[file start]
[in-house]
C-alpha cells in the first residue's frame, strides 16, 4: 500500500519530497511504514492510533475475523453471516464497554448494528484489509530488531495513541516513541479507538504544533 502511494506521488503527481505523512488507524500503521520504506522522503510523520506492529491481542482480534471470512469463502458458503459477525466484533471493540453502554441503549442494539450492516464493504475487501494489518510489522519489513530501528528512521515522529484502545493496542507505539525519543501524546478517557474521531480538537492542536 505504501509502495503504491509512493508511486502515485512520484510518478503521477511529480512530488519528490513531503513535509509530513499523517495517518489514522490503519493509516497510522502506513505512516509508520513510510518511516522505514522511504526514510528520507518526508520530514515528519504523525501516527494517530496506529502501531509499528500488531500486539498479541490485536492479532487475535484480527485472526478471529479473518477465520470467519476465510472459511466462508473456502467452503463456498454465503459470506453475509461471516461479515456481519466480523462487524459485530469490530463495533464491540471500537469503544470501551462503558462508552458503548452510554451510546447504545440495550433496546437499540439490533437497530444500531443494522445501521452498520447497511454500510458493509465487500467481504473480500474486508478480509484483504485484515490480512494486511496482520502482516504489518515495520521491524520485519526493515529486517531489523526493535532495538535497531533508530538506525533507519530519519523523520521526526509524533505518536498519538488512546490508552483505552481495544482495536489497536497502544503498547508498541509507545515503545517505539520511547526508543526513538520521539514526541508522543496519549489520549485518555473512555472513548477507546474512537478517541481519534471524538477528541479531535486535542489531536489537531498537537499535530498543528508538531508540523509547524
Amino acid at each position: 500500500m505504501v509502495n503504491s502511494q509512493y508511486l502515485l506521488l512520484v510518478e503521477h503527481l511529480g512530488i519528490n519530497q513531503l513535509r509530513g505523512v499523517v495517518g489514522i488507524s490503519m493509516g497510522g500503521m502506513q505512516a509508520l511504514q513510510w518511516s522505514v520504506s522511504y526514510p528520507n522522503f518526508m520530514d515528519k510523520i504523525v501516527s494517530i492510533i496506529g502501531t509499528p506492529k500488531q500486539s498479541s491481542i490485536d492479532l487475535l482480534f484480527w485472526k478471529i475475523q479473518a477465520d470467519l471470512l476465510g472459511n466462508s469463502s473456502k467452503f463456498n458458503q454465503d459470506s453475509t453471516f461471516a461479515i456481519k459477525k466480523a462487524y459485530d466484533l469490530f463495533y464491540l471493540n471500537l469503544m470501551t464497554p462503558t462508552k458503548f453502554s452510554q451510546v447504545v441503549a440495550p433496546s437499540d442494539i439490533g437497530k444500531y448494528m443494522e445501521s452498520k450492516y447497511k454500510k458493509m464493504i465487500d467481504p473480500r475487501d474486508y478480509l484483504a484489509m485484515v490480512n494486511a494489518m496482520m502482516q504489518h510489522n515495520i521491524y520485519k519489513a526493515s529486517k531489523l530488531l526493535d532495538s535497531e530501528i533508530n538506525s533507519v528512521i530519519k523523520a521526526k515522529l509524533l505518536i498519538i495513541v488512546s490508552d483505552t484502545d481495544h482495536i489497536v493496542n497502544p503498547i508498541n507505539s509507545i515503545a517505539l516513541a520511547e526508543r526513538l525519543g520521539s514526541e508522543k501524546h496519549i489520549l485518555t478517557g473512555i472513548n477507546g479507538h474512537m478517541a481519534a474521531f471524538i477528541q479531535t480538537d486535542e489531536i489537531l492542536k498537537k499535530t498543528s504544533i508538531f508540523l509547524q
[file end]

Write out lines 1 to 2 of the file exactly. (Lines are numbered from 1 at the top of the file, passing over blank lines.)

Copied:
[in-house]
C-alpha cells in the first residue's frame, strides 16, 4: 500500500519530497511504514492510533475475523453471516464497554448494528484489509530488531495513541516513541479507538504544533 502511494506521488503527481505523512488507524500503521520504506522522503510523520506492529491481542482480534471470512469463502458458503459477525466484533471493540453502554441503549442494539450492516464493504475487501494489518510489522519489513530501528528512521515522529484502545493496542507505539525519543501524546478517557474521531480538537492542536 505504501509502495503504491509512493508511486502515485512520484510518478503521477511529480512530488519528490513531503513535509509530513499523517495517518489514522490503519493509516497510522502506513505512516509508520513510510518511516522505514522511504526514510528520507518526508520530514515528519504523525501516527494517530496506529502501531509499528500488531500486539498479541490485536492479532487475535484480527485472526478471529479473518477465520470467519476465510472459511466462508473456502467452503463456498454465503459470506453475509461471516461479515456481519466480523462487524459485530469490530463495533464491540471500537469503544470501551462503558462508552458503548452510554451510546447504545440495550433496546437499540439490533437497530444500531443494522445501521452498520447497511454500510458493509465487500467481504473480500474486508478480509484483504485484515490480512494486511496482520502482516504489518515495520521491524520485519526493515529486517531489523526493535532495538535497531533508530538506525533507519530519519523523520521526526509524533505518536498519538488512546490508552483505552481495544482495536489497536497502544503498547508498541509507545515503545517505539520511547526508543526513538520521539514526541508522543496519549489520549485518555473512555472513548477507546474512537478517541481519534471524538477528541479531535486535542489531536489537531498537537499535530498543528508538531508540523509547524